There is nothing more divine to me than a warm and fresh tortilla. When I am in San Antonio, it is one of the things I look forward to most – stepping foot in a Las Palapas or Casa Rio and being served with a tortilla warmer full of steamy, perfectly pillowy flat breads to go with my carne guisada, migas, or fajitas.
That I spent years buying in-store tortillas for home use kind of depresses me, now that I know how easy they are to make. You don’t need much: flour, lard, salt, water, and a food processor or your own two hands.
You might think I’m crazy to cook with lard, and before I’d read Robb Walsh’s Tex-Mex cookbook, I might have agreed with you.
Cooking with lard is actually much better for you than say, margarine. It has absolutely no trans fats, and stacks up gram for gram equally on total fat to vegetable oil. And Crisco? It’s got genetically modified soy bean oil in it. No thank you!
Besides all that, I am putting my hand on the Good Book here and telling you: You will only make a superior tortilla if you make it with lard.
I’m not asking you to cook with lard every day, and I’m certainly not asking you to make fresh tortillas every day of your life (though hey, if you want to join that party with me, it’s kinda fun) – but for the good of your tortillas, I am asking you to pick up that box near the butter that says LARD on it.
I promise, if I see you in the grocery store, I’ll give you a thumbs up. I will not judge. And if someone else starts giving you those judgy eyes? You send ’em my way. I’ll set ’em straight.
Robb Walsh tells me in his book that San Antonio has superior tortillas because of the hardness of the water there. San Antonio water comes from the Edwards Aquifer, and I’m here to tell you, it’s some of the best tasting water in the world. The Edwards Aquifer is an underground cavern made of limestone, filled with water. The limestone imparts minerals into the water that give it such a fresh perfect taste, and oh man.. I miss it now.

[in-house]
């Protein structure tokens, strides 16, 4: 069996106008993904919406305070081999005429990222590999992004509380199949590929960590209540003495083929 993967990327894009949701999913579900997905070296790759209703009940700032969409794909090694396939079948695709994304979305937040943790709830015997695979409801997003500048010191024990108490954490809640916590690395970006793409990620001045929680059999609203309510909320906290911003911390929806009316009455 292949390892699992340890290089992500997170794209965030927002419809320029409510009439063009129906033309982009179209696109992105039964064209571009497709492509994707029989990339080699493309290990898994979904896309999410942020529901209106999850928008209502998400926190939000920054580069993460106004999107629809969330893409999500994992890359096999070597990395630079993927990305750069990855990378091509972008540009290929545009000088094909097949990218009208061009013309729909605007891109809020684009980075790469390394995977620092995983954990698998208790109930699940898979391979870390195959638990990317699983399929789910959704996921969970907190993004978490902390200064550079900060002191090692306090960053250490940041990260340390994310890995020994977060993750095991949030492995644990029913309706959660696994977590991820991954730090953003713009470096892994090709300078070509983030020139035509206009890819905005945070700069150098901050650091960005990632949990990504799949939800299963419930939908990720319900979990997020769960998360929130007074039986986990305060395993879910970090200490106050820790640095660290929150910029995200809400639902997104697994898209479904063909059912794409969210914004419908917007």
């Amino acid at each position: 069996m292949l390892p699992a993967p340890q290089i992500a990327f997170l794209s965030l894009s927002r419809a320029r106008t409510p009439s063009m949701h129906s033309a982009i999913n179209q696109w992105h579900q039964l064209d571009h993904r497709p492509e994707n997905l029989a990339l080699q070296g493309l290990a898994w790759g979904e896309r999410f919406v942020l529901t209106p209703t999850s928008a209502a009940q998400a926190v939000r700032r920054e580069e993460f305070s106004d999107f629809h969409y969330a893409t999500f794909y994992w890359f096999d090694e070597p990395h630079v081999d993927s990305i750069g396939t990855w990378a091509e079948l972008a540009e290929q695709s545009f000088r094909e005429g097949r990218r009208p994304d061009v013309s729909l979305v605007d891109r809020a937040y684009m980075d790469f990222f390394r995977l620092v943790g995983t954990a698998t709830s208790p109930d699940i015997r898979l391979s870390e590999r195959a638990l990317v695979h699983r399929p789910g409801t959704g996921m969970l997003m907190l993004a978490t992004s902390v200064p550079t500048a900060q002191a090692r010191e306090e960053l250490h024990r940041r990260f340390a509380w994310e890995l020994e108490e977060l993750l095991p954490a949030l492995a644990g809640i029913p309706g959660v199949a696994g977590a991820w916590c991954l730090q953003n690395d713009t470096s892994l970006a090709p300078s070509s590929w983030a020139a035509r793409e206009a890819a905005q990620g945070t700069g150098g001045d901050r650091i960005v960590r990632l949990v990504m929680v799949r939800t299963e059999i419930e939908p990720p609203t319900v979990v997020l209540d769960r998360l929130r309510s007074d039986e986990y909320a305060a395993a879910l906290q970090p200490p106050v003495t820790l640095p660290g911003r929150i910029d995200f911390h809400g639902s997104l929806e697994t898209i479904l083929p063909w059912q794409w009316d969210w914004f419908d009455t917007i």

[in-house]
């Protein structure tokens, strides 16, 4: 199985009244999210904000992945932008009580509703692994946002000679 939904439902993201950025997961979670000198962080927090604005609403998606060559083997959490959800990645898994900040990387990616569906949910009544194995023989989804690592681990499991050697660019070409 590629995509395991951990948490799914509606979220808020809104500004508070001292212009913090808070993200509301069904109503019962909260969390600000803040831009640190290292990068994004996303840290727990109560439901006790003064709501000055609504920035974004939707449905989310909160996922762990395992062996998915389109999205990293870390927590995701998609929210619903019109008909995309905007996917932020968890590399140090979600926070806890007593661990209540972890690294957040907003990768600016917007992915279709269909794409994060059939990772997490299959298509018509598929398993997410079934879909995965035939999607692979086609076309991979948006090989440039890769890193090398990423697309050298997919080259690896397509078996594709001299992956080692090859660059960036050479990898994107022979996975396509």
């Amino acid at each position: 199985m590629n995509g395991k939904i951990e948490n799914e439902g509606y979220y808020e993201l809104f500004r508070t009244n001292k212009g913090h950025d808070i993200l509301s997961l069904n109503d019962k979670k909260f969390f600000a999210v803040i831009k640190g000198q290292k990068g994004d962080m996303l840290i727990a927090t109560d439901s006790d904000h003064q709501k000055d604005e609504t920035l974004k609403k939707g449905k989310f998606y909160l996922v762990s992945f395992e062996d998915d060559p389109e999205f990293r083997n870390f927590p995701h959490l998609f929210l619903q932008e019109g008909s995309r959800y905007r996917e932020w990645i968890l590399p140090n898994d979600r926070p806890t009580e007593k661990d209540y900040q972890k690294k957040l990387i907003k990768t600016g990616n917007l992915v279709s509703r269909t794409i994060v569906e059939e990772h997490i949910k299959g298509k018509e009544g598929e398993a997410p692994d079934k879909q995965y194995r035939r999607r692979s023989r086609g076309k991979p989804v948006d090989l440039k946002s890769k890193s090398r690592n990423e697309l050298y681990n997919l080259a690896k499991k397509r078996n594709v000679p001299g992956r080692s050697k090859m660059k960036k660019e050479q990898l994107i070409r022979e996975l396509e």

So if you ever make to San Antonio, you’ll have to taste the water and the tortillas, and tell me what you think. In the meantime, make some tortillas of your own, and throw some carne guisada or breakfast taco fixins in it. It’ll make your day, I promise.
3 1/2 to 4 cups of flour (the higher gluten your flour, the less of it you need. I used King Arthur AP flour, and needed just 3 1/2 cups)
1 tsp salt
1/4 c. lard
For puffier tortillas, add 1 tsp baking powder
Mix dry ingredients together in a bowl. Place dry ingredients and lard in a food processor. Add 1 cup of water and pulse until dough comes together. It should be pliable but not sticky. If it is sticky, add flour a tablespoon at a time and mix again until the dough is no longer sticky.
Remove food processor bowl and cover with plastic wrap. Allow to rest for 30 minutes to an hour.
Pinch dough into 8 even sized balls. Using either a tortilla press or rolling pin, roll each dough ball out until it’s 1/8″ to 1/4″ inch thick (to your preference). If using a tortilla press, I find flipping the dough over and pressing 2-3 times per side allows for the best results.
Heat a medium sized saute pan or a griddle if you have one. Make sure it’s screaming hot, and then add one tortilla to the pan or as many will fit on the griddle. Allow to cook 60-90 seconds, until bottom side is peppered with darker brown spots to a color you like, and then flip with tongs or a spatula.
Cook on the opposite side and then remove tortilla to a tortilla warmer or wrap in a clean and dry kitchen towel.
Enjoy with a pat of butter, or fill with your favorite taco filling.
If you’re feeling especially adventurous, instead of just griddling your tortillas for use in tacos, visit Bake at 350 – a blog started by my fellow Texan and dear friend, Bridget – where she teaches you how to french toast tortillas and FILL THEM WITH NUTELLA. Did I mention she’s a freakin’ genius?